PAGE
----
Contribution to journal
publication status
published
subject
in
Wildlife Biology
volume
21
issue
3
pages
175 - 185
publisher
Nordic Council of Wildlife Research
external identifiers
  • wos:000354319400008
  • scopus:84929320185
ISSN
0909-6396
DOI
10.2981/wlb.00065
language
English
LU publication?
yes
id
62a2f22f-5a68-4e04-ab15-f7943ab21ade (old id 5152939)
date added to LUP
2015-03-10 14:31:03
date last changed
2017-10-22 04:12:52
@article{62a2f22f-5a68-4e04-ab15-f7943ab21ade,
  abstract     = {Overseeing the continued recovery, dispersal and management of large carnivore populations while simultaneously considering human viability and welfare requires delicately balancing local concerns for rural communities’ livelihood prospects and property vulnerability with international concerns for saving threatened species. In this article, we propose an integrated analytical perspective to elucidate how competing interests and power relationships influence the governance and management of contested wildlife resources. However, simply identifying these patterns is not enough. It is also imperative that the interrelationships between broader biophysical, social, political, economic, and cultural contexts and histories be explored in order to describe, analyze and better understand how and why individual and collective responses vary. In doing this, we drew from findings from a variety of social science disciplines (environmental communication, environmental psychology, human ecology, human geography, political science, public administration and social anthropology) and, here, present how social science approaches can enhance understanding of the different layers and contexts of contested natural resource management. Highlighting the individual, socio-cultural, political, and institutional dimensions, the article concludes by identifying five recurrent concepts that must be understood and consciously applied to large carnivore governance and management: i) establishment of trust between people and groups interacting on the subject; ii) fair representation of stakeholder interests; iii) acknowledgement of the different knowledge-spheres, including those based on personal experiences, culture and tradition, and science; iv) communication, based on dialogue about pluralistic perspectives, to collectively formulate and agree on set goals; and v) leadership emphasising empowerment.},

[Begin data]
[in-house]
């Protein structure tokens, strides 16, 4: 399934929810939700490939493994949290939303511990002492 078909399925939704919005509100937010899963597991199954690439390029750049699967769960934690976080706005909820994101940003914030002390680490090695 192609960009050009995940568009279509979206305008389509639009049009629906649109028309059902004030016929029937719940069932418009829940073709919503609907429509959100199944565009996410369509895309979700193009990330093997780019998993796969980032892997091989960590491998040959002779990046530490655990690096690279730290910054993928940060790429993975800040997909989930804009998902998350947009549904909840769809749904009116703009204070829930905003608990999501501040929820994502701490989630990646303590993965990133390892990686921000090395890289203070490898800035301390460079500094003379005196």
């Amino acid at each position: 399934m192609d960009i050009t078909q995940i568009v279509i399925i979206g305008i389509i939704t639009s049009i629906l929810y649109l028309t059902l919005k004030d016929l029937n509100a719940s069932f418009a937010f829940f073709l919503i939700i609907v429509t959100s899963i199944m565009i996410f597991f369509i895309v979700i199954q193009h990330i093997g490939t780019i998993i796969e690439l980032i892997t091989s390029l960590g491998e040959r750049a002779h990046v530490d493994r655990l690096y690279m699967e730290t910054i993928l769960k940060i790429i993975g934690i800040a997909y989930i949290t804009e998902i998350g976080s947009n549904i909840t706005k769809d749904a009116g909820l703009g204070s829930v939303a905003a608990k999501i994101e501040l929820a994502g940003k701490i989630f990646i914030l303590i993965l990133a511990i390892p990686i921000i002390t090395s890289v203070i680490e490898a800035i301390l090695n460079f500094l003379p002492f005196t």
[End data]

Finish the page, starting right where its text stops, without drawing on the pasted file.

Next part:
author       = {Sjölander-Lindqvist, A and Johansson, Maria and Sandström, C},
  issn         = {0909-6396},
  language     = {eng},
  number       = {3},
  pages        = {175--185},
  publisher    = {Nordic Council of Wildlife Research},
  series       = {Wildlife Biology},
  title        = {Individual and collective responses to large carnivore management: the roles of trust, representation, knowledge spheres, communication and leadership.},
  url          = {http://dx.doi.org/10.2981/wlb.00065},
  volume       = {21},
  year         = {2015},
}